We want to congratulate Lim and Na for their study entitled, “A comparative study between intravitreal triamcinolone and bevacizumab for macular edema due to central retinal vein occlusion with poor vision.” Briefly, the authors reported that intravitreal bevacizumab and intravitreal triamcinolone were associated with a reduction in macular edema; however, neither treatment achieved significant visual acuity improvement by the 12-month follow-up.
The authors reported that macular thickness reduced from a baseline of 713.6 ± 179.3 μm to 310.8 ± 205.2 μm (P < 0.001). The reduction in macular thickness did not differ between the treatment groups (P = 0.324). Significant central macular thickness reduction, but insignificant visual acuity change (P = 0.673), suggests irreversible macular damage due to macular edema. The duration of the macular edema is probably one of the most important factors determining the reversibility of the damage. It is possible that significant central macular thickness reduction may not be associated with a significant visual acuity increase if the damage in the macula is irreversible due to the chronicity of the macular edema.
The patients in both groups had multiple intravitreal injections of triamcinolone and bevacizumab. The authors reported that the difference in the number of injections between groups (3.6 ± 0.8 in the bevacizumab group and 2.4 ± 0.5 in the triamcinolone group, P = 0.08) was not significant. However, the p-value of 0.08, in fact, is very close to the significance. There is a marked difference for mean injection numbers between the groups.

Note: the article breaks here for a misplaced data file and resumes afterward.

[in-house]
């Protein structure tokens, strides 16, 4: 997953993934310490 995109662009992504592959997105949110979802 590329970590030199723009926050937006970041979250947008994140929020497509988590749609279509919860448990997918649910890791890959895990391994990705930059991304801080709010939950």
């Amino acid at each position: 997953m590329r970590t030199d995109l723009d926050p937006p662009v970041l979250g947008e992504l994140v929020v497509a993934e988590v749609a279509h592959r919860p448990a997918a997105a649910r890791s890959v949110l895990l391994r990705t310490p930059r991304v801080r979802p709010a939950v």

From the paper, we do not know the mean duration of macular edema in the treatment groups. We think that both the duration of macular edema and the number of injections may significantly affect the visual acuity and central macular thickness results. For this reason, we kindly ask the authors to perform (1) the statistical difference for the duration of macular edema between the treatment groups and (2) disease duration-adjusted and number of injection-adjusted central macular thickness–visual acuity correlations between the groups. We believe that these new statistics will further explore the effects of triamcinolone and bevacizumab on the central macular thickness and visual acuity.
1. Lim JW, Na KI. A comparative study between intravitreal triamcinolone and bevacizumab for macular edema due to central retinal vein occlusion with poor vision Indian J Ophthalmol. 2011;59:93–6